What is the biggest challenge that Indigenous peoples in Canada face when it comes to economic inclusion?
I think the challenges are primarily around education. There’s a disparity between Indigenous and non-Indigenous education systems in terms of funding, services and opportunities. Eventually, that spills over into the graduation rates, future employment and overall economic prosperity that Indigenous peoples could benefit from.
It’s also important to keep in mind that education comes from diverse sources such as life experiences, diverse opportunities, access to programs and services, and much more. We have to think about ways to enhance diverse culturally relevant educational opportunities in Indigenous communities. That way, Indigenous peoples can be exposed to a variety of different life experiences and then be able to choose whatever most resonates with the path that they want to take.
Are there any organizations that are working to break down this barrier to educational opportunity?
There are two different organizations that I’m very closely involved with that do this work of creating access to opportunity. Right to Play is in 85 different Indigenous communities across Canada. They provide the framework to use play-based learning facilitated by a mentor in the community. It gives the kids a place where they can meet up after school and connect with their community, while learning these skills that enhance their well-being. Connected North, in collaboration with Cisco Systems, is bringing educational services to Indigenous communities, giving them access to different instructors and venues that they might never be able to access. For example, they might bring a curator from the ROM [Royal Ontario Museum in Toronto] and connect them with communities up North to allow them to talk and share and see these things that they might not otherwise.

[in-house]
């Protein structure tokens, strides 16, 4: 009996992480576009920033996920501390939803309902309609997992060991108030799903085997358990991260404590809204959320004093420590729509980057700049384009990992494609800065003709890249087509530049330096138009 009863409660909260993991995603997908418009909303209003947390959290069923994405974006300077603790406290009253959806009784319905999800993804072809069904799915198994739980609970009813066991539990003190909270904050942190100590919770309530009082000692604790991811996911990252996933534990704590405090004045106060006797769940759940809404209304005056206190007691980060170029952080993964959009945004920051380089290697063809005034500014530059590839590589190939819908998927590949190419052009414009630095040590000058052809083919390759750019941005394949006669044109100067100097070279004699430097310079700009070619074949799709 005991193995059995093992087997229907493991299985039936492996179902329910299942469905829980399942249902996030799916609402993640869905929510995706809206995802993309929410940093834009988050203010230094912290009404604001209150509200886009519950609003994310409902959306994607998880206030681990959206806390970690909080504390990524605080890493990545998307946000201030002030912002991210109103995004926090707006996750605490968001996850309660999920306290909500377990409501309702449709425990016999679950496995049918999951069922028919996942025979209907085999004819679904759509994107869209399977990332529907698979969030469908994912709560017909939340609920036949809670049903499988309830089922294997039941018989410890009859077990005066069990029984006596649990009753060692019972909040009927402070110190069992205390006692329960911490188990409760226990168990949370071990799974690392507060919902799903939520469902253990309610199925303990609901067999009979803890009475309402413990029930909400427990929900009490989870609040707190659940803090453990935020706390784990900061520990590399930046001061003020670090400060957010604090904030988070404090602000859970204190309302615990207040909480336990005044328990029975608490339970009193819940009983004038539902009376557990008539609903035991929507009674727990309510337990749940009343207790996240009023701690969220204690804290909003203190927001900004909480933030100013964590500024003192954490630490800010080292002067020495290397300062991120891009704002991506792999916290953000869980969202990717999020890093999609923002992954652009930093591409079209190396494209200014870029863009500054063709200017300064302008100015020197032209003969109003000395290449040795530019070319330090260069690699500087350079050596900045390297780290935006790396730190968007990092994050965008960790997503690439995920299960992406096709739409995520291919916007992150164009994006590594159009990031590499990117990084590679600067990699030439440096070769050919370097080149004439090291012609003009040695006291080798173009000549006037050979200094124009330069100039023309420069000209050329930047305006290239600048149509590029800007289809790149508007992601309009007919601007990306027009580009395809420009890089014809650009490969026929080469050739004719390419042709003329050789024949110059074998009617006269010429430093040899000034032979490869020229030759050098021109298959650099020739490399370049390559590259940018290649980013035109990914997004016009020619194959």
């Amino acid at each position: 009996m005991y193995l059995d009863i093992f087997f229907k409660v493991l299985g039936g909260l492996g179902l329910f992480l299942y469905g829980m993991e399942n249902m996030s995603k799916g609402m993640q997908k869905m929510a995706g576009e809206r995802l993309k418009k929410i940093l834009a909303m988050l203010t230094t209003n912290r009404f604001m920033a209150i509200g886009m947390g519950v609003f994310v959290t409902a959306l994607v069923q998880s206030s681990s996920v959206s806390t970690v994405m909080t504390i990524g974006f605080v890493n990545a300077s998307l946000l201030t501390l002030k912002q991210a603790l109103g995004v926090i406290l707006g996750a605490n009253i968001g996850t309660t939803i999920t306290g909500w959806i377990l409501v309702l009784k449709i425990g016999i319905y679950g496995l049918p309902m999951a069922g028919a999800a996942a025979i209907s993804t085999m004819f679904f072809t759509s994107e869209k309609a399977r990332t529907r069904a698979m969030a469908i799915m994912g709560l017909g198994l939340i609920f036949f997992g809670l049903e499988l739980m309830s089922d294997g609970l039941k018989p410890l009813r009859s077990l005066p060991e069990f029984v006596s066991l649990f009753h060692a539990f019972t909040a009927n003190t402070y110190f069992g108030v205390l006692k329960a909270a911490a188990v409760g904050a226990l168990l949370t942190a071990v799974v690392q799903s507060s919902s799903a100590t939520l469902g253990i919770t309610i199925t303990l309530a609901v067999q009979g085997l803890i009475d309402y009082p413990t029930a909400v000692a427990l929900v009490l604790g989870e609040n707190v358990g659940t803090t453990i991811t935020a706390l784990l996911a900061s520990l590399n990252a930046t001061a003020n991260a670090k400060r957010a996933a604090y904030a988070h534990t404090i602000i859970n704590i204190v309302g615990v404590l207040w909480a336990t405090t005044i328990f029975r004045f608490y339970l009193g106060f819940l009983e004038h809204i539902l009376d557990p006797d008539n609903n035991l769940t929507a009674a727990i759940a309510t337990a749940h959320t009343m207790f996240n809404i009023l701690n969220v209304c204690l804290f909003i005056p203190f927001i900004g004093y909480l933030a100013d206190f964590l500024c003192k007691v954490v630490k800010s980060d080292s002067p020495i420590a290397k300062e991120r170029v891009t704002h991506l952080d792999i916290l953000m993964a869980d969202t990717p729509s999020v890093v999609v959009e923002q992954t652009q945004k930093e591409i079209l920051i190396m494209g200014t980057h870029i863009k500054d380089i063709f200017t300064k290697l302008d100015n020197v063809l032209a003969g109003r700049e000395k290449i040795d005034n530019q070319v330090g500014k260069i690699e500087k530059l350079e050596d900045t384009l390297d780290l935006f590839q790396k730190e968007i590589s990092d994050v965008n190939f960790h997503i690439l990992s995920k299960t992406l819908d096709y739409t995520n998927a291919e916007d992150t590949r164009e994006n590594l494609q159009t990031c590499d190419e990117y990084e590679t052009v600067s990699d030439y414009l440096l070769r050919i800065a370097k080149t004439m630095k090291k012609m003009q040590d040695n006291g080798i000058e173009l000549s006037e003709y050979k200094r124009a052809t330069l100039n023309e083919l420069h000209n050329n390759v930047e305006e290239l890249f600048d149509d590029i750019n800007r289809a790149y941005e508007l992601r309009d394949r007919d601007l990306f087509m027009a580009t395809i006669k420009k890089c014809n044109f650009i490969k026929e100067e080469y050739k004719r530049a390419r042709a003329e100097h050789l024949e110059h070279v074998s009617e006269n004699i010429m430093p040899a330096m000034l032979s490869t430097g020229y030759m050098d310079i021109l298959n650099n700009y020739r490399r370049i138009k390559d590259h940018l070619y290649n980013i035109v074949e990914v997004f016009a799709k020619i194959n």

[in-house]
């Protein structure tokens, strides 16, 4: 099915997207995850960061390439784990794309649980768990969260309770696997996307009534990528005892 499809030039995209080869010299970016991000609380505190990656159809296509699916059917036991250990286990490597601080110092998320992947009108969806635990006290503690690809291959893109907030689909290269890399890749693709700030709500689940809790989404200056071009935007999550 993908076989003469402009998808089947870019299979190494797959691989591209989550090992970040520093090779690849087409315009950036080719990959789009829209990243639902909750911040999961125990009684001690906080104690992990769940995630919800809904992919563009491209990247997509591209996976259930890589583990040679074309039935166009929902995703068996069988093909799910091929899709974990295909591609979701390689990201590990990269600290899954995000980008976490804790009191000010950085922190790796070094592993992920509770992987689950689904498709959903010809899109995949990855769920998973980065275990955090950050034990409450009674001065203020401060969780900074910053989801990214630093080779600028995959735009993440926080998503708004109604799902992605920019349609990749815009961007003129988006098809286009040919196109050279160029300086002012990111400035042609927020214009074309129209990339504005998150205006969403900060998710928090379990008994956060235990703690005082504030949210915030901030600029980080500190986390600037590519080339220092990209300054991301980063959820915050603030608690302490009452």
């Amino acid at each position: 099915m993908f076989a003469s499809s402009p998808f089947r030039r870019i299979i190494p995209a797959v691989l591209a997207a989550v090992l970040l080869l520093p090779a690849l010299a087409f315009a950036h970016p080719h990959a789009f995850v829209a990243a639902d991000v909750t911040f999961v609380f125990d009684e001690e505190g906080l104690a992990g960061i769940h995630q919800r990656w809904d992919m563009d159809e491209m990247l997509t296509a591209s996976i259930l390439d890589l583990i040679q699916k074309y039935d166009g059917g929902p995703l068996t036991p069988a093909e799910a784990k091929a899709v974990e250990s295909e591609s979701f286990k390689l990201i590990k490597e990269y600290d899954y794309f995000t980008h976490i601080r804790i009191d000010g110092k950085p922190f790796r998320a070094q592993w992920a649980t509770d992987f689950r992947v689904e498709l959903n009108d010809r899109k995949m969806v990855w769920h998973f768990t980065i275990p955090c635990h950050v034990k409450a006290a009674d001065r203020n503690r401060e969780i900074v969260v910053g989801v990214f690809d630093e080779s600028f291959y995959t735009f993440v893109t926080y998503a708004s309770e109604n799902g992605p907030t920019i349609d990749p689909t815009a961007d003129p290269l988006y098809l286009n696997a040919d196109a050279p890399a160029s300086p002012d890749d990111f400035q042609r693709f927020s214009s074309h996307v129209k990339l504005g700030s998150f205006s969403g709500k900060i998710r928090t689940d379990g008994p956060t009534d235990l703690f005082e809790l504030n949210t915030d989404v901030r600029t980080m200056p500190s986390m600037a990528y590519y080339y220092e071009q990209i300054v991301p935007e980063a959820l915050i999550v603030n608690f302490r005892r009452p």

Any books that you would suggest for those interested to get a better sense of Indigenous realities?
A book that really impacted me as a young person was Stolen Continents, by Ronald Wright. It gives voice to Indigenous peoples across the Americas and spoke honestly about the devastation, destruction and abuse that happened when European settlers arrived. I think it would be a big eye-opener to most people. I think this book explores the pain that Indigenous people feel to this day and gives context to the intergenerational trauma that’s still happening.
What advice do you have for Indigenous youth?
I was the first in my family to go to university, and I remember getting there and just thinking, all I can do is try my best. It required a lot of hard work and resilience, but I kept going day after day and plugging away. Even though I didn’t know anybody, and I wasn’t connected, I never gave up and always kept working at my dream.